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Weathering the Market Selloff These few suggestions will help weather the leanest of times.

Opinions expressed by Entrepreneur contributors are their own.

We go to press at a time when the capital markets are again volatile and depending on when you are reading this article, your ability to grow your business may be affected by market factors beyond your direct control. So what's a brilliant entrepreneur like you supposed to do?

We have a few general suggestions for founders given our many decades of experience working with startup businesses in many different industries and geographies.

Raise capital as if this round is your last.

A choppy market highlights the importance of assuming that your most recent round of fundraising will be your last. Everyone delights in ambitious growth plans and, when well-executed, there is nothing more fun to watch. But budgets and operating plans must prepare for the need to be cash flow positive from operations in case the capital markets are shut (and shut for an extended period of time). Someone from the senior management team or board may be selected to play the tough role of devil's advocate.

Related: How the Global Stock Market Selloff Will Affect Crowdfunding

Always be ready.

Good housekeeping is advisable throughout the life of a company, and especially in challenging economic times. CEOs hunker down and focus on sales, new products, recruiting and other key business matters. But we submit it is equally important, and not time-consuming when done as part of routine maintenance, to keep your legal house in proper order.

Mistakes crop up mostly through inattention. Your checklist will need to be customized but think about the following. Ensure that your business is using the correct corporate form (C corp., LLC, partnership); key documentation is executed and in the proper entity name (not a founder's name); and both your company's intellectual property and the arrangements governing your use of everyone else's intellectual property are current and appropriate. Update and check your cap table to ensure that it is correct. Resolve any lingering disputes. Complete blank forms.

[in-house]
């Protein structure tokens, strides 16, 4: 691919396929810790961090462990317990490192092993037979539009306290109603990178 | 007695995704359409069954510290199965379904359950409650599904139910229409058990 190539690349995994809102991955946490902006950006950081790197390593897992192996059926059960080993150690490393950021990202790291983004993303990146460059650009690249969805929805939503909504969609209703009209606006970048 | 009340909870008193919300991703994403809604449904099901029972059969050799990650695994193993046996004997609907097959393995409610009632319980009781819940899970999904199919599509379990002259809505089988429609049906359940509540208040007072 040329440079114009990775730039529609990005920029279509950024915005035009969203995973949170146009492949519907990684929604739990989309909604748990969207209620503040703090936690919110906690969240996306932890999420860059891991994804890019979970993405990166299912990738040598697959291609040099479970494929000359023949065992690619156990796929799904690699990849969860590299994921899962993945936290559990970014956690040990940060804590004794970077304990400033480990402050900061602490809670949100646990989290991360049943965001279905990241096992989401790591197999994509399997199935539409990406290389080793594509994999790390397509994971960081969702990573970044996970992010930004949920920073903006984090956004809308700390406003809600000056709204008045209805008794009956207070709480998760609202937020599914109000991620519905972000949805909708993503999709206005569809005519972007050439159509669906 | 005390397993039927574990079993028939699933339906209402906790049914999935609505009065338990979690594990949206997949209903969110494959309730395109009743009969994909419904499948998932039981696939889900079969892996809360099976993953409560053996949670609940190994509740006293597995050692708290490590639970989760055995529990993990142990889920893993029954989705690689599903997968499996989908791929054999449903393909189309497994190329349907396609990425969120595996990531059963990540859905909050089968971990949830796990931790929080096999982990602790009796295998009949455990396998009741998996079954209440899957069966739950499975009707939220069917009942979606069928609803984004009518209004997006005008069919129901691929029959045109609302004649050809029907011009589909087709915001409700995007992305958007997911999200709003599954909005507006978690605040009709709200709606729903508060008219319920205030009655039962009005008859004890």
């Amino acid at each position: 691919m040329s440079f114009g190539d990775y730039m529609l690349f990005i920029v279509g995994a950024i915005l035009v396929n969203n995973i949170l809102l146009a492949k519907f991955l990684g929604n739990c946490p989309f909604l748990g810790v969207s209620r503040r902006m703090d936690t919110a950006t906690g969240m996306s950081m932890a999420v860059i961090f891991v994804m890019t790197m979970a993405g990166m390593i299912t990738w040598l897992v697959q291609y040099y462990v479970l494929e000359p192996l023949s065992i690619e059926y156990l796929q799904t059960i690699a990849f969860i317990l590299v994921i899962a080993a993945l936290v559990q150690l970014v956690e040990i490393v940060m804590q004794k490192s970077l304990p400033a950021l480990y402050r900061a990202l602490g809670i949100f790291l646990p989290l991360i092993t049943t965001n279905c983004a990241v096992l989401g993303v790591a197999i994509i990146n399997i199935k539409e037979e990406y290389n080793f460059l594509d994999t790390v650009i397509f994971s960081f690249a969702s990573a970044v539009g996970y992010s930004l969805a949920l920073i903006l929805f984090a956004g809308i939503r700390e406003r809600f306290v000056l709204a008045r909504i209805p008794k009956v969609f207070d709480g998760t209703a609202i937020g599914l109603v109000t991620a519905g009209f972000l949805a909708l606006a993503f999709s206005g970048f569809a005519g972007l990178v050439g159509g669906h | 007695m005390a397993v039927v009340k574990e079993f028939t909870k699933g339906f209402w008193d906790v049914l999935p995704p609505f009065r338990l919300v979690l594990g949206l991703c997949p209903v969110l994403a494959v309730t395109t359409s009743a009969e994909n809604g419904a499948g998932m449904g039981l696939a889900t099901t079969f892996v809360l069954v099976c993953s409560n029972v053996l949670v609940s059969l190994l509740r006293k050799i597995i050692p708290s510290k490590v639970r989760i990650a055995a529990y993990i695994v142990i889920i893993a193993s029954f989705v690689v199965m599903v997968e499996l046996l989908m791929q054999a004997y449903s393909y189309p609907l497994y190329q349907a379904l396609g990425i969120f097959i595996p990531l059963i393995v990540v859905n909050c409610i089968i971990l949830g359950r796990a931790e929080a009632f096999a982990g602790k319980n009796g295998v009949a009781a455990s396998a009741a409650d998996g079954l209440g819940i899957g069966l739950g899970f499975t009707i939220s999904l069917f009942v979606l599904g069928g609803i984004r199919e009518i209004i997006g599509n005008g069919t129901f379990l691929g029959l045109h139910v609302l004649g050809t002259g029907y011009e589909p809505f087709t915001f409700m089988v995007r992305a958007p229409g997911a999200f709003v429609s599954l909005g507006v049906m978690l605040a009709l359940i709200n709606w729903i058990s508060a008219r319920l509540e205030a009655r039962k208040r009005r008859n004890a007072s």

Related: Raising Capital Through Regulation A+? You Still Need to Market Your Socks Off

Pick great partners.

We see, consistently over time, businesses that survive bear markets because leadership has been surrounded by great internal senior teams, employees, boards, patient investors and outside professionals. And, conversely, we see great opportunities sabotaged when human capital is poorly functioning. We stress the need for supportive and supporting partners who will help connect to customers and other third parties (whether your business is B2B, B2C, or a hybrid). Think carefully through your selection process when times are good and, in this context, past behavior by your potential partners (good and bad) frequently reveals what their future behavior will be during stressful times.

Always look to combine.

We know you intend to remain independent forever, grow a great durable business and leave your mark on history. But, regardless of market conditions, we think it is prudent to be aware of and open to M&A activity. In any market, bear or bull, you should scan the horizon for new partners and collaborators. In the same way that companies keep their eyes open for strong talent even when they are not hiring, it is sensible to be apprised of activity in your sector and open to prospects which might present themselves. Private companies should generally resist, in bear markets, putting out the "For Sale" sign but, instead, should think about how to partner or joint venture.